- Susanto Basu, 1995.
"Procyclical Productivity: Increasing Returns or Cyclical Utilization?,"
NBER Working Papers
5336, National Bureau of Economic Research, Inc.
- Susanto Basu, 1996. "Procyclical Productivity: Increasing Returns or Cyclical Utilization?," The Quarterly Journal of Economics, Oxford University Press, vol. 111(3), pages 719-751.
- Dale W. Jorgenson & Kevin J. Stiroh, 2000.
"Raising the Speed Limit: US Economic Growth in the Information Age,"
OECD Economics Department Working Papers
261, OECD Publishing.
- Dale W. Jorgenson & Kevin J. Stiroh, 2000. "Raising the Speed Limit: U.S. Economic Growth in the Information Age," Brookings Papers on Economic Activity, Economic Studies Program, The Brookings Institution, vol. 31(1), pages 125-236.
- Dale W. Jorgenson, 1995. "Productivity, Volume 1: Postwar US Economic Growth," MIT Press Books, The MIT Press, edition 1, volume 1, number 0262100495, December.
- Alessandra Colecchia & Paul Schreyer, 2002. "ICT Investment and Economic Growth in the 1990s: Is the United States a Unique Case? A Comparative Study of Nine OECD Countries," Review of Economic Dynamics, Elsevier for the Society for Economic Dynamics, vol. 5(2), pages 408-442, April.
- Brynjolfsson, Erik. & Hitt, Lorin M., 1994.
"Information technology as a factor of production : the role of differences among firms,"
3715-94. CCSTR ; #173., Massachusetts Institute of Technology (MIT), Sloan School of Management.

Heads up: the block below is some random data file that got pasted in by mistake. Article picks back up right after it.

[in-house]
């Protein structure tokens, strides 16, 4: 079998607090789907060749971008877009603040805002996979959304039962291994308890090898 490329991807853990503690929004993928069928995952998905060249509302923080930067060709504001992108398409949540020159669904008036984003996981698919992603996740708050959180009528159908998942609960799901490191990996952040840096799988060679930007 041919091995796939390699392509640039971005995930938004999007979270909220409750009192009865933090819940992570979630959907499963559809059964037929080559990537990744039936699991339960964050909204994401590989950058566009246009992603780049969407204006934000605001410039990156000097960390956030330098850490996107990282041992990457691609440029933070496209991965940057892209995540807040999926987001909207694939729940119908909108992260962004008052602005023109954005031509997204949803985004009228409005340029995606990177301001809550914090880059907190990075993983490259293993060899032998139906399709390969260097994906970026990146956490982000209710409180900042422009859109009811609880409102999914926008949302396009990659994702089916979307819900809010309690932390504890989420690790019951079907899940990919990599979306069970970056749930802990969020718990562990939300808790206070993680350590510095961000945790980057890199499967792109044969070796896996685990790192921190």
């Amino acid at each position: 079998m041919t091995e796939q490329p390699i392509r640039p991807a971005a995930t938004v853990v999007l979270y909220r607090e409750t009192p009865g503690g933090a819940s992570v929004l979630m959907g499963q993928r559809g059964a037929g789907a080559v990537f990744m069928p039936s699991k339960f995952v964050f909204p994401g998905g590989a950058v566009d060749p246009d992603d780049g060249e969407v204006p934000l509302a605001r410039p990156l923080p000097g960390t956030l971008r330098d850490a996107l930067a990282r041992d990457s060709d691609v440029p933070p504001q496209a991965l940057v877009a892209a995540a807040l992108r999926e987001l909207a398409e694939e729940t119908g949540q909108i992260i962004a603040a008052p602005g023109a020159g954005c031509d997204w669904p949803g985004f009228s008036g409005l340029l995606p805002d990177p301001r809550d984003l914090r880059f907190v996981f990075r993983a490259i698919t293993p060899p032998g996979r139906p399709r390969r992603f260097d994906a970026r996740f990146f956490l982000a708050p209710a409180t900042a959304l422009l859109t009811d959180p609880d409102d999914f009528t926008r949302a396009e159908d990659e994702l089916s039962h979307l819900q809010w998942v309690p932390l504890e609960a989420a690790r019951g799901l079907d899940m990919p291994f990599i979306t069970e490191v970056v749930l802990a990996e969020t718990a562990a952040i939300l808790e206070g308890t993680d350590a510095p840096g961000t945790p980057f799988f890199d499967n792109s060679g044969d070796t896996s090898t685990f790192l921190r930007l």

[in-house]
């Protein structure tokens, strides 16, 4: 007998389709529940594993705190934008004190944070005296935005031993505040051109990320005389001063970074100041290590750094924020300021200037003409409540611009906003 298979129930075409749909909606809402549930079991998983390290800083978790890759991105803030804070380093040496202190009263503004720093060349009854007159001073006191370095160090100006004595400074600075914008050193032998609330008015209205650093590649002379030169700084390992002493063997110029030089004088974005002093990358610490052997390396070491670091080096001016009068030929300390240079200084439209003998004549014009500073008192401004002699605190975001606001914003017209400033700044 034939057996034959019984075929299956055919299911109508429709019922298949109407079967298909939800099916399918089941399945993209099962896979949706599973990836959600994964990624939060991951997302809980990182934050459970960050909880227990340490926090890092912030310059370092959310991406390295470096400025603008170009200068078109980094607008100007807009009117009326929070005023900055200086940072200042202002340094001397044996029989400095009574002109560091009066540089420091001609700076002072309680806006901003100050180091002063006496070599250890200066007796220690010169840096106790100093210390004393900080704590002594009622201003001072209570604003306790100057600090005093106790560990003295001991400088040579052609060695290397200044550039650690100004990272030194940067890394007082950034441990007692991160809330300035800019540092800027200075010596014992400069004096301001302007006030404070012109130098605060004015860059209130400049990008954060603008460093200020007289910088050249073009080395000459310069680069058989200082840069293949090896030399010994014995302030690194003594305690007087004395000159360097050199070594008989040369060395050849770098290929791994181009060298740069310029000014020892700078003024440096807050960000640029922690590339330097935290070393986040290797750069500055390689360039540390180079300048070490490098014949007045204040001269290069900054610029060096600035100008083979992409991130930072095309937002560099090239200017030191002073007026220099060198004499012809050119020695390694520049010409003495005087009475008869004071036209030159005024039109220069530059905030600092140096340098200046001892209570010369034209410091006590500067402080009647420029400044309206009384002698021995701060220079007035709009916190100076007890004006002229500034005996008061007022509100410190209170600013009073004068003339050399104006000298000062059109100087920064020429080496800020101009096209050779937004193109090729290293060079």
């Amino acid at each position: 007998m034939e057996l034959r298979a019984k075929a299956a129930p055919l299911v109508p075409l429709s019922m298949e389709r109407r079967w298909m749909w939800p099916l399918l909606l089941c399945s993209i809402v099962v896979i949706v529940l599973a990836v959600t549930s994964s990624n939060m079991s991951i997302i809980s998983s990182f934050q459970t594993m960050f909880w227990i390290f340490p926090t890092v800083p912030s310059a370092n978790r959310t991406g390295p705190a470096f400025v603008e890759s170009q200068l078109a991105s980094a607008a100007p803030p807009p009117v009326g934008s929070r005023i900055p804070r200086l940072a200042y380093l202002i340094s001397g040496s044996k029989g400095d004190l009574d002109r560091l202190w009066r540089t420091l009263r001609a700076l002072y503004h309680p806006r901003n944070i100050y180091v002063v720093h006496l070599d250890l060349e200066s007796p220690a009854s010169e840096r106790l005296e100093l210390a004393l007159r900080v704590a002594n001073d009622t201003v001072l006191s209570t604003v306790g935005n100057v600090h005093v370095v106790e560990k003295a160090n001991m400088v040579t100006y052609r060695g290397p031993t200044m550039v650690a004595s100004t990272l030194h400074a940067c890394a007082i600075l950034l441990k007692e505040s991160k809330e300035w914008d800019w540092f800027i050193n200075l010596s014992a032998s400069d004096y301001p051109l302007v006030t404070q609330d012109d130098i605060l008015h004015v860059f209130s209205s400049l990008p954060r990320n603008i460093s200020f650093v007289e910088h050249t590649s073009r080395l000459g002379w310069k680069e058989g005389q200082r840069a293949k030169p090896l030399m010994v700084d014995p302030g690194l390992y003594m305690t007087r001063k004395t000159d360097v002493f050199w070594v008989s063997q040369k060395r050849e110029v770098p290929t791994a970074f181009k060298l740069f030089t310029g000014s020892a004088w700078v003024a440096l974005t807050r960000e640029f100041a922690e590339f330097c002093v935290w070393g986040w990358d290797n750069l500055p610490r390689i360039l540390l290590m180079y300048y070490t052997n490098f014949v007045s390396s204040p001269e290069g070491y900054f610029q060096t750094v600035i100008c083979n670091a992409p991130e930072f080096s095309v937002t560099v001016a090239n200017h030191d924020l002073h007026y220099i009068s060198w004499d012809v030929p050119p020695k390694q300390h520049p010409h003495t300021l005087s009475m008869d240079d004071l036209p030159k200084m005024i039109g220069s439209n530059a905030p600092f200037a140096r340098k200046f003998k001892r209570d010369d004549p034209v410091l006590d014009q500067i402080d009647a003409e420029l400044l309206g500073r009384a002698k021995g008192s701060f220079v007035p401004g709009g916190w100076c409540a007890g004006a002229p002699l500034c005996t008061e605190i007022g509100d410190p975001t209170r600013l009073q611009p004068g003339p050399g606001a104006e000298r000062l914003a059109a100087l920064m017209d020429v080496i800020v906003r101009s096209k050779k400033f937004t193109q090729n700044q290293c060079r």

- Erik Brynjolfsson & Lorin Hitt, 1997. "Information Technology as a Factor of Production: The Role of Differences Among Firms," Working Paper Series 201, MIT Center for Coordination Science.
- Price Statistics Division, 2001. "Quality Adjustment of Price Indexes -- Wholesale Price Index and Corporate Service Price Index: The Current Situation and Future Implications," Bank of Japan Working Paper Series Research and Statistics D, Bank of Japan.
- Erik Brynjolfsson & Lorin M. Hitt, 2000. "Beyond Computation: Information Technology, Organizational Transformation and Business Performance," Journal of Economic Perspectives, American Economic Association, vol. 14(4), pages 23-48, Fall.
- Fumio Hayashi & Edward C. Prescott, 2002.
"Data Appendix to The 1990s in Japan: A Lost Decade,"
hayashi02, Review of Economic Dynamics.
When requesting a correction, please mention this item's handle: RePEc:eee:jjieco:v:19:y:2005:i:4:p:460-481. See general information about how to correct material in RePEc.
For technical questions regarding this item, or to correct its authors, title, abstract, bibliographic or download information, contact: (Dana Niculescu)
If you have authored this item and are not yet registered with RePEc, we encourage you to do it here. This allows to link your profile to this item. It also allows you to accept potential citations to this item that we are uncertain about.
If references are entirely missing, you can add them using this form.
If the full references list an item that is present in RePEc, but the system did not link to it, you can help with this form.
If you know of missing items citing this one, you can help us creating those links by adding the relevant references in the same way as above, for each refering item. If you are a registered author of this item, you may also want to check the "citations" tab in your profile, as there may be some citations waiting for confirmation.
Please note that corrections may take a couple of weeks to filter through the various RePEc services.